For simplicity and illustrative purposes, the principles of the present invention are described by referring mainly to exemplary embodiments thereof. However, one of ordinary skill in the art would readily recognize that the same principles are equally applicable to, and can be implemented in, all types of field programmable gate arrays, and that any such variations do not depart from the true spirit and scope of the present invention. Moreover, in the following detailed description, references are made to the accompanying figures, which illustrate specific embodiments. Electrical, mechanical, logical and structural changes may be made to the embodiments without departing from the spirit and scope of the present invention. The following detailed description is, therefore, not to be taken in a limiting sense and the scope of the present invention is defined by the appended claims and their equivalents.

Embodiments relate generally to systems and methods for self-detecting a loss of configuration in a reprogrammable FPGA without the use of any additional circuitry. More particularly, embodiments of a self-detecting error module may be configured to determine whether a single event error has corrupted a configuration refresh operation. A reprogrammable FPGA typically includes a configuration memory which can either be used to control the configuration of the reprogrammable FPGA, or the configuration memory may be used as application memory. This configuration memory is often referred to as distributed memory. A configuration refreshing operation typically clears the contents of the distributed memory, which is the reason why this memory is not normally used in applications requiring configuration refreshes.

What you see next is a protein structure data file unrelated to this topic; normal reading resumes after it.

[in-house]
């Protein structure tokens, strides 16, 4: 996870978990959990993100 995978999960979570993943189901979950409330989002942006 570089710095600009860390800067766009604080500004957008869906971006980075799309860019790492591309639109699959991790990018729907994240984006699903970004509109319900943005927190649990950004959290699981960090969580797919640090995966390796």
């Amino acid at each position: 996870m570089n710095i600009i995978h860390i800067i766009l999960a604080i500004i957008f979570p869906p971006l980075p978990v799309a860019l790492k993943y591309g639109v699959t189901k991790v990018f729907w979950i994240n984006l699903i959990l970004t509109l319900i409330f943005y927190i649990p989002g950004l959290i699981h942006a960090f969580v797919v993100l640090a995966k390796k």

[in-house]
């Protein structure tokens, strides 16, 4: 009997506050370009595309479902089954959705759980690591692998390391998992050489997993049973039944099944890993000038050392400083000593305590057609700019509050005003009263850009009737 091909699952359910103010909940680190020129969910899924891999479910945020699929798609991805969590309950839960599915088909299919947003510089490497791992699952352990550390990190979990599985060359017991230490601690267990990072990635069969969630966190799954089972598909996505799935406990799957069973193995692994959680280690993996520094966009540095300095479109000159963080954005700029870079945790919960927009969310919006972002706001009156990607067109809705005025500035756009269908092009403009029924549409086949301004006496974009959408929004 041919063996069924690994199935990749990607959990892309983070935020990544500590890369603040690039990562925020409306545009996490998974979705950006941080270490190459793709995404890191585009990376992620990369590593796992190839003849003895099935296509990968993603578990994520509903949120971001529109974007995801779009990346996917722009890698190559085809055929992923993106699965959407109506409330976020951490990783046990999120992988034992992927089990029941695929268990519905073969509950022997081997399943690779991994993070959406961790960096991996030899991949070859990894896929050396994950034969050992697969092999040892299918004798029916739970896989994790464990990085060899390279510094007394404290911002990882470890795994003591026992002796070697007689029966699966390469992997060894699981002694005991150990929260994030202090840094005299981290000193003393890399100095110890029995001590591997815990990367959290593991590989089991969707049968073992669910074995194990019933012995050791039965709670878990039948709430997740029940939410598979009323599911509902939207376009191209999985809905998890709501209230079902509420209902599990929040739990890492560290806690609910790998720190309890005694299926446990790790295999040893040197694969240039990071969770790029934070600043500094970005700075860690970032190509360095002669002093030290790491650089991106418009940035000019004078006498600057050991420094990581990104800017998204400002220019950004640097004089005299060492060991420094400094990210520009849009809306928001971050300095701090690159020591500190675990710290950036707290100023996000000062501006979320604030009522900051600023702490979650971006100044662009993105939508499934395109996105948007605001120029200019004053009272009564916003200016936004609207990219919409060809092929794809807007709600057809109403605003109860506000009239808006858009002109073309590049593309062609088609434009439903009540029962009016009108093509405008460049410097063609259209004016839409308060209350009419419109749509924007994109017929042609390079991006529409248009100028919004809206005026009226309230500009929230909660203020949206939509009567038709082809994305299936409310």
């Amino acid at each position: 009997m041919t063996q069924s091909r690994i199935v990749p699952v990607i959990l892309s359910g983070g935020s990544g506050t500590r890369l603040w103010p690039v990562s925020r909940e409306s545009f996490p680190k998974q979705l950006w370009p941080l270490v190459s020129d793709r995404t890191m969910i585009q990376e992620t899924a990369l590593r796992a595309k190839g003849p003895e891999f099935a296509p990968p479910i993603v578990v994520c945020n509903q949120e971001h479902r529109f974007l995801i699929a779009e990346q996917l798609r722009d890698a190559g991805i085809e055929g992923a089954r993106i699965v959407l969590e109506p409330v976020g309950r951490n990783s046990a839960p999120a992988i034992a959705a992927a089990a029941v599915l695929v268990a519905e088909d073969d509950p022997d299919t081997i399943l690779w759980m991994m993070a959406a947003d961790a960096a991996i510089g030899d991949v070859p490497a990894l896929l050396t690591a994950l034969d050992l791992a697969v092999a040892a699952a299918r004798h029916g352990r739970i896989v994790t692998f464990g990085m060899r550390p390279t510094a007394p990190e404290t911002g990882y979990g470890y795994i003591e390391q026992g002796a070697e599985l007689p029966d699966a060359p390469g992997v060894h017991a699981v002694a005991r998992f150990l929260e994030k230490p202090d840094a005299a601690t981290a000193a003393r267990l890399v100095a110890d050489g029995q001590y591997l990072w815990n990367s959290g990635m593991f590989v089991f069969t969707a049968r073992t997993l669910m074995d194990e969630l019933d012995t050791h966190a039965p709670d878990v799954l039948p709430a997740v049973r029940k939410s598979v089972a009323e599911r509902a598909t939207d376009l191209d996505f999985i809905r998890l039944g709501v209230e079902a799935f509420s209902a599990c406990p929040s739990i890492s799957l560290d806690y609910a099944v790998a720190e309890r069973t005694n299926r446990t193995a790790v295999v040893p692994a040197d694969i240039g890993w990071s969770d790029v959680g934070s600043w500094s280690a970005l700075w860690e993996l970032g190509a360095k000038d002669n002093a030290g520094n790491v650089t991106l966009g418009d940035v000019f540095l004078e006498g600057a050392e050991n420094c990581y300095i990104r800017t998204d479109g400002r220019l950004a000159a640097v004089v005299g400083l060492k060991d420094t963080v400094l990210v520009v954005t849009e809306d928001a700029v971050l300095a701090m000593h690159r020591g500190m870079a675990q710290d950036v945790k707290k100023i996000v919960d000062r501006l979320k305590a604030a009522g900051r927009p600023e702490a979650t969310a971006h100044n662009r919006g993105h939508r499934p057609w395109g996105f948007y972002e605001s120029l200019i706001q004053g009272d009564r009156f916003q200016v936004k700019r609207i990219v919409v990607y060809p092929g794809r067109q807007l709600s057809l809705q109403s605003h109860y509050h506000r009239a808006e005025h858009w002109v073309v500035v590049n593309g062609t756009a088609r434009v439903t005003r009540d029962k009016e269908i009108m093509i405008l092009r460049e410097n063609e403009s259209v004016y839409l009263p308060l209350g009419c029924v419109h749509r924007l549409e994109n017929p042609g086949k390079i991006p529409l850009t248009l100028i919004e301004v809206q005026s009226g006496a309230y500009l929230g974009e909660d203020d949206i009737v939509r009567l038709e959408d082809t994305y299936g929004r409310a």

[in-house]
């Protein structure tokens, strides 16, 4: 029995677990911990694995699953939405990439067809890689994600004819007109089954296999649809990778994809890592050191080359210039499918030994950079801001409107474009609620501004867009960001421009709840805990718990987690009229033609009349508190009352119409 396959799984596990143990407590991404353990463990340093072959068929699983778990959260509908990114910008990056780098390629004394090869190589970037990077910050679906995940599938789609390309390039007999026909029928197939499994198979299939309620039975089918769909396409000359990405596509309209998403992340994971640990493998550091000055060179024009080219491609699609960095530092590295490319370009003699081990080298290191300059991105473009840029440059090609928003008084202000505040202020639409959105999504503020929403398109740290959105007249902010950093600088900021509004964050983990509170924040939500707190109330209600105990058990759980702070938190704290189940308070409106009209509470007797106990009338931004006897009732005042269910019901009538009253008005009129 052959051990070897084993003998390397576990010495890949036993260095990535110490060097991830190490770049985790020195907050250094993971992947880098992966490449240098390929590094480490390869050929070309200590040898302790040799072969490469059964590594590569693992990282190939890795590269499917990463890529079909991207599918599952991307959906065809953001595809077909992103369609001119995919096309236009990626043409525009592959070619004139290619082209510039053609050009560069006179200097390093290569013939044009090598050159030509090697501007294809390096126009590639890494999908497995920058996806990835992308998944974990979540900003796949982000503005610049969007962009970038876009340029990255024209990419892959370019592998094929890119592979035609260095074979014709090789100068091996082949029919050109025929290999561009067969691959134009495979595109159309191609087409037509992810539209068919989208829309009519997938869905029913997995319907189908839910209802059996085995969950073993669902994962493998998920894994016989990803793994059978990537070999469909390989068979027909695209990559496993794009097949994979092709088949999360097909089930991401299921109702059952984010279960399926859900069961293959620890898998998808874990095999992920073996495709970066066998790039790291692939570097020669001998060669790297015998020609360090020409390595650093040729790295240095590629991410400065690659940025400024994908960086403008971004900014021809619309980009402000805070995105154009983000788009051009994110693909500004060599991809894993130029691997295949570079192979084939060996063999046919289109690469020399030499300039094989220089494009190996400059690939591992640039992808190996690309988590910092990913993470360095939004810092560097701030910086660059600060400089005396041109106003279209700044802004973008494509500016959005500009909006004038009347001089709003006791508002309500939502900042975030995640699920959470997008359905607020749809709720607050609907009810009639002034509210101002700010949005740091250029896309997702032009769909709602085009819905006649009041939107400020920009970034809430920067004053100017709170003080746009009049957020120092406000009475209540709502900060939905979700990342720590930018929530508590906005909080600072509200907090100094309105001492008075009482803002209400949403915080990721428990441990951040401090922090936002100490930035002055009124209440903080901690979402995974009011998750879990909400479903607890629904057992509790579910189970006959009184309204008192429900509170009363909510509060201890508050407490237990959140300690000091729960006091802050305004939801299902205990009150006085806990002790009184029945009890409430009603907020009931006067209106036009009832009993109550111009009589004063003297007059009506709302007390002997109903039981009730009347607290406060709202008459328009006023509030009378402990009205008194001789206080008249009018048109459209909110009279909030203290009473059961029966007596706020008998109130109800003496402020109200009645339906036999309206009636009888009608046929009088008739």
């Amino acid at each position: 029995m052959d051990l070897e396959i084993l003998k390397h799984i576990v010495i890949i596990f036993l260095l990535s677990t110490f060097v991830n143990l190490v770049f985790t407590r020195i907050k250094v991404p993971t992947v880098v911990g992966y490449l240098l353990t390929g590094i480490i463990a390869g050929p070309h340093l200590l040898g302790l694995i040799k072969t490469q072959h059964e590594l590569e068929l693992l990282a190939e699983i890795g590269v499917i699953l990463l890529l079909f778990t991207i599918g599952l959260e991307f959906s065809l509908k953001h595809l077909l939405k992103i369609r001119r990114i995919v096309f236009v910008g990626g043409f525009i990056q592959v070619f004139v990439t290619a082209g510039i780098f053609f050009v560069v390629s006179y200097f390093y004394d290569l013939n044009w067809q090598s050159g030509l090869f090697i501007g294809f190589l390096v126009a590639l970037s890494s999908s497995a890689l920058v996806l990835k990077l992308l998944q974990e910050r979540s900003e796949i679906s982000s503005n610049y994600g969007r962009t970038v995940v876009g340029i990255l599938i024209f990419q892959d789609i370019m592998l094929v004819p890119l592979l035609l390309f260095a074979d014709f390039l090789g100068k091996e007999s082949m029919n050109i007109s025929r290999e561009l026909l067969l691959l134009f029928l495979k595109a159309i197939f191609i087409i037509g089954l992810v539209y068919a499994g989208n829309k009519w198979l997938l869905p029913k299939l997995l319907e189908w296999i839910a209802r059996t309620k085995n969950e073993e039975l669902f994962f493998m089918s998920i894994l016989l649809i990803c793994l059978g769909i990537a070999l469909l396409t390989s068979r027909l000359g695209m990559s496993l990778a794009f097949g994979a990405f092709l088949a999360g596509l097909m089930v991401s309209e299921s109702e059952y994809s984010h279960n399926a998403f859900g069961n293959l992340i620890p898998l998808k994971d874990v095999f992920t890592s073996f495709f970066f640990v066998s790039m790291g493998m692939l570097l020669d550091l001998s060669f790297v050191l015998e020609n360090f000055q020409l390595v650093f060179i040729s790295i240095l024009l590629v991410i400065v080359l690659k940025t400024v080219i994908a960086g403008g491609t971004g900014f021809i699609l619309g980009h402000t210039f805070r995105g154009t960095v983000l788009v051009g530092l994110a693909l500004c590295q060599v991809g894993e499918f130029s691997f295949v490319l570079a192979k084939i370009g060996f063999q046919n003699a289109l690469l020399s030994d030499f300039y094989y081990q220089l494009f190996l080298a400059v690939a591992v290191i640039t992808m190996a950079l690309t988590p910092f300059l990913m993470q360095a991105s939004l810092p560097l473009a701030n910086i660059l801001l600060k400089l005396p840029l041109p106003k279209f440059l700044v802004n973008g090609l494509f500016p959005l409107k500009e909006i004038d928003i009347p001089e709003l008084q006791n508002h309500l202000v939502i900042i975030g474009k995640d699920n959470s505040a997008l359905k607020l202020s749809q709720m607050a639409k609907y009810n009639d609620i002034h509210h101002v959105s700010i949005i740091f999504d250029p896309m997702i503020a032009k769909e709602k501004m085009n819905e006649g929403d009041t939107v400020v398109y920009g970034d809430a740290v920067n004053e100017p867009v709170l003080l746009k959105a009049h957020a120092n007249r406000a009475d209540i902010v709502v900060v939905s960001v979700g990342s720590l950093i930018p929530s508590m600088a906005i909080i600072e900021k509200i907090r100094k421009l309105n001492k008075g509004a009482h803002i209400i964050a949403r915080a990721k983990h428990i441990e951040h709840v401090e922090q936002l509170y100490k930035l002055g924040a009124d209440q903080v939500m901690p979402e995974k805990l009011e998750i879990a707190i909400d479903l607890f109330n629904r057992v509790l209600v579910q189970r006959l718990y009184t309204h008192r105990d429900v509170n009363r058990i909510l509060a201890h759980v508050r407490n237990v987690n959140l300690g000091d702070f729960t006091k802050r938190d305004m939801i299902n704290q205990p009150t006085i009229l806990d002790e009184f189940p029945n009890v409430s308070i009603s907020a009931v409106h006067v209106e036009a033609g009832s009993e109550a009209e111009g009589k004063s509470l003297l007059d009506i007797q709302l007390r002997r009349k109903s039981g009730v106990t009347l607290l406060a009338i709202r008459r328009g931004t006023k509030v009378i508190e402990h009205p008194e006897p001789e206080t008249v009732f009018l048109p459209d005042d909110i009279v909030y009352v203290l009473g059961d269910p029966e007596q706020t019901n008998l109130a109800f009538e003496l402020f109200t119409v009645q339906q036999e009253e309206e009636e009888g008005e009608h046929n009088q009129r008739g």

The self-detecting error module may be configured to write a unique key into a portion of the configuration memory, i.e., the signature memory. For example, a 16×1 bit memory may represent the signature memory. The self-detecting error module may then determine the conclusion of the configuration refresh operation. Subsequently, the self-detecting error module may execute a read operation from the signature memory. If the self-detecting error module determines that the signature memory contains an expected value, such as all zeroes, all ones or a predefined value, the configuration refresh is a successful operation. If the self-detecting error module determines that the signature contains an unexpected value that is different from a predefined user value, the configuration refresh operation is a failure.

FIG. 1 illustrates an exemplary embodiment of a self-detecting error module 125 in a system 100. It should be readily apparent to those of ordinary skill in the art that the system 100 depicted in FIG. 1 represents a generalized schematic illustration and that other components may be added or existing components may be removed or modified. Moreover, the system 100 as well as the self-detecting error module 125 may be implemented using software components, hardware components, or combinations thereof.